The art of living well with PD.
Marissa Clark is the Accessible Programs Coordinator at the Philadelphia Museum of Art. She runs programs for people with disabilities who visit the Museum, and for those who can’t.
If you build it, they will come.
Marissa’s involvement with Parkinson’s began with her aunt, a jewelry artist who needed a new creative outlet when Parkinson’s began affecting her fine motor skills.
“I started researching Museum-based art making programs specifically for people with Parkinson’s. Nothing came up, so I figured, OK, I’ll start one.”
Where the Council stepped in.
The Parkinson Council funds the Museum’s workshops for people with PD and their care partners. But their support goes deeper than funding. “Working with them has been a pleasure. Knowing I have their support pushes me and my team to keep creating more workshops.”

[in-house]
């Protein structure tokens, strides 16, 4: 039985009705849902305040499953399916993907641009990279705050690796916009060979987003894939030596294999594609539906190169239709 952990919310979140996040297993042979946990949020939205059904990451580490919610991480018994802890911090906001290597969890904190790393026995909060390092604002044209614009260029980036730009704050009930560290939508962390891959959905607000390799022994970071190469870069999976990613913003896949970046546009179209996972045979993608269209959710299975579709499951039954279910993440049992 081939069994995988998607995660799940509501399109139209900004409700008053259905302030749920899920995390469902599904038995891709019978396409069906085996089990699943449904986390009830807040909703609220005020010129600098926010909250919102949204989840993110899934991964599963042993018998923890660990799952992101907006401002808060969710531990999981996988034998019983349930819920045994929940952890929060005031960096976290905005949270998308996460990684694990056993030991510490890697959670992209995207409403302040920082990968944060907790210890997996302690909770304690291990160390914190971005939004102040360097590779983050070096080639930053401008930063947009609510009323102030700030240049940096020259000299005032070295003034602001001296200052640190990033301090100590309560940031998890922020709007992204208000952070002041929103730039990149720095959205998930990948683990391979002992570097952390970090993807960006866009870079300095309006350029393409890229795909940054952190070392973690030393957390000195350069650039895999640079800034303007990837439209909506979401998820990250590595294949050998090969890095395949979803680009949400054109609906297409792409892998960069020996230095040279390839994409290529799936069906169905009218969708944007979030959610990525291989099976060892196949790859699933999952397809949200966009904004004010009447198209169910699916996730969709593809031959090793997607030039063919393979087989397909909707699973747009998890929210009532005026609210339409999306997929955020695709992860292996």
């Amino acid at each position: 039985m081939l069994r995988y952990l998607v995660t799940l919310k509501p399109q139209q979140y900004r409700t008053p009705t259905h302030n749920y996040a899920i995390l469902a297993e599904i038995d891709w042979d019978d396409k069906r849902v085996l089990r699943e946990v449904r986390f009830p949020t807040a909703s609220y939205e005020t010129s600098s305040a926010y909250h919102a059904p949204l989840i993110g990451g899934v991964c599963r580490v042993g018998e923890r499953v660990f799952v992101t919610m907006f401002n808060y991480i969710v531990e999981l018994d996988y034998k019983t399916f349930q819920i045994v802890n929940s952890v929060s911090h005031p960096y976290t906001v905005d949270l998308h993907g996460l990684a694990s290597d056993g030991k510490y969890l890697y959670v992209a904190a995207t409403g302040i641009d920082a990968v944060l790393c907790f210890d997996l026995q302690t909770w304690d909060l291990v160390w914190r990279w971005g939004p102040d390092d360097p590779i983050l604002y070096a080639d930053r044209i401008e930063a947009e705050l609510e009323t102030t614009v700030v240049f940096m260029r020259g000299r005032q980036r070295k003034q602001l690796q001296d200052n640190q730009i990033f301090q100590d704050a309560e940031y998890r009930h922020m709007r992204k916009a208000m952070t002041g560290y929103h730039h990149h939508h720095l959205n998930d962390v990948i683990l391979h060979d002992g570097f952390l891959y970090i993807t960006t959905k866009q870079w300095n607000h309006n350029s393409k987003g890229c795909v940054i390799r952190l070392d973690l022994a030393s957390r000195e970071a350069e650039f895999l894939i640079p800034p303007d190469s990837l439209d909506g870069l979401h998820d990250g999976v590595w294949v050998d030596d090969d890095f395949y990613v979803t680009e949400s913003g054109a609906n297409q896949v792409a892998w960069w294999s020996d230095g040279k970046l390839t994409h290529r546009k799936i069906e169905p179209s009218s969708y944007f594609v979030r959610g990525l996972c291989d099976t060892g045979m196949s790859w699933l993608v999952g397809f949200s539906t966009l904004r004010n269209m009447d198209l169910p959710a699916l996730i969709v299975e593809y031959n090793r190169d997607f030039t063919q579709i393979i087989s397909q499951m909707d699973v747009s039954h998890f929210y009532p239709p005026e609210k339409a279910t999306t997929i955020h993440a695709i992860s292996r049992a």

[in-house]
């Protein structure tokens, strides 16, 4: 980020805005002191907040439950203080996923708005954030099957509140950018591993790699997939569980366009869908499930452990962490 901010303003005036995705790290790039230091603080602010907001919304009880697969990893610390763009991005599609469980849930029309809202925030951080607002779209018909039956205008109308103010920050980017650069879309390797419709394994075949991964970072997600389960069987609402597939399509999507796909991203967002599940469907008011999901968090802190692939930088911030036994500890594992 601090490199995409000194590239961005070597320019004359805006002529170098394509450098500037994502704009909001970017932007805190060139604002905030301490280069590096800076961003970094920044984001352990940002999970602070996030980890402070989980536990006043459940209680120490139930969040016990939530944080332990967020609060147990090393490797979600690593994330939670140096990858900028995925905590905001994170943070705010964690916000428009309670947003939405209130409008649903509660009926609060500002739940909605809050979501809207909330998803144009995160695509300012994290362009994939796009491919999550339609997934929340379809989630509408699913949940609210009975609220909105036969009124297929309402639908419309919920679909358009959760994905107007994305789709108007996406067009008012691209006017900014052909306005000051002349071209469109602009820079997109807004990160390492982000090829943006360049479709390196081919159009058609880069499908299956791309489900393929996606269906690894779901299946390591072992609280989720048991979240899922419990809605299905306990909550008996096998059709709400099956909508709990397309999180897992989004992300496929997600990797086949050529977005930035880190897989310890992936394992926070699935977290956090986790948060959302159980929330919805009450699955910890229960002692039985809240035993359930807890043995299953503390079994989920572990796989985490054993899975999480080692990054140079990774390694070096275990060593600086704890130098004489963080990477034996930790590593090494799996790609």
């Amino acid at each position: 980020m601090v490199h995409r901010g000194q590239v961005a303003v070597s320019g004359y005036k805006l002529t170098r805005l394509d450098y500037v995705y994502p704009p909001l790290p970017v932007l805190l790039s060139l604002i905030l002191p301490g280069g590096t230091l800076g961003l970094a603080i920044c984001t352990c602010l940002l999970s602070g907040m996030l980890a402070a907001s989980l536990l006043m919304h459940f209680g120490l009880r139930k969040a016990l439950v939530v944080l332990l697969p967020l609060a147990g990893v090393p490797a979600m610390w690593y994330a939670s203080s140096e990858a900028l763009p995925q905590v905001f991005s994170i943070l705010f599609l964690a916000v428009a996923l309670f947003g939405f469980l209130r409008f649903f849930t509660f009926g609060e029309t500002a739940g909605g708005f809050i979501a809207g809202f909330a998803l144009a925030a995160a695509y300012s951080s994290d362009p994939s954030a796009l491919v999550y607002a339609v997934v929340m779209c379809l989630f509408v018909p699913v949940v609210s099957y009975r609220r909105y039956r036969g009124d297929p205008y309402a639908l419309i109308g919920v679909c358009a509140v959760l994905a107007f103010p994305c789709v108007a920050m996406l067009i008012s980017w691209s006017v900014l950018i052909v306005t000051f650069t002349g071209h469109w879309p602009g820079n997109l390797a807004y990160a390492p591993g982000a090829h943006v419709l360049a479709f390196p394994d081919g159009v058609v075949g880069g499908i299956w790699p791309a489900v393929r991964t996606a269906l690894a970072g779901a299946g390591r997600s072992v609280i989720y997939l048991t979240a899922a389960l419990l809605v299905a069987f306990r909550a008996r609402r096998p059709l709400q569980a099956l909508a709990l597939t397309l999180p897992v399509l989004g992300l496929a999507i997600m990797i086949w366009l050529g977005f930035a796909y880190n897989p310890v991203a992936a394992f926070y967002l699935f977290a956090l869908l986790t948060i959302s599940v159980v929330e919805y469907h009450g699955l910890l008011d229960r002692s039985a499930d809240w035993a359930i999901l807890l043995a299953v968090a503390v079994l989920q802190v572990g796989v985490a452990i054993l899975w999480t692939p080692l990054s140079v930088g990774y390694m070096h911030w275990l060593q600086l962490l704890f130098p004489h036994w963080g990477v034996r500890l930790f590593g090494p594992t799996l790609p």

Yes, it’s a family.
The Museum’s program isn’t art therapy, but it’s downright therapeutic for everybody involved. “With the Parkinson’s community, I feel like I was welcomed into a family of people who are all striving towards the same goals,” Marissa said. “One Workshop participant told me, ‘Having PD can be all consuming and hard to escape. This workshop gives me those moments of escape.’ Another said that the Workshop is ‘downright liberating.’ That keeps me going.”
One wonderful thing.
“After one art-making session, a woman who was filling out a form told me, ‘I can read my writing!’” Marissa said. “Some people with Parkinson’s develop handwriting that’s so small it becomes illegible. That day, her handwriting got bigger, and I thought it was so remarkable that the workshop could at least temporarily lessen her symptoms.”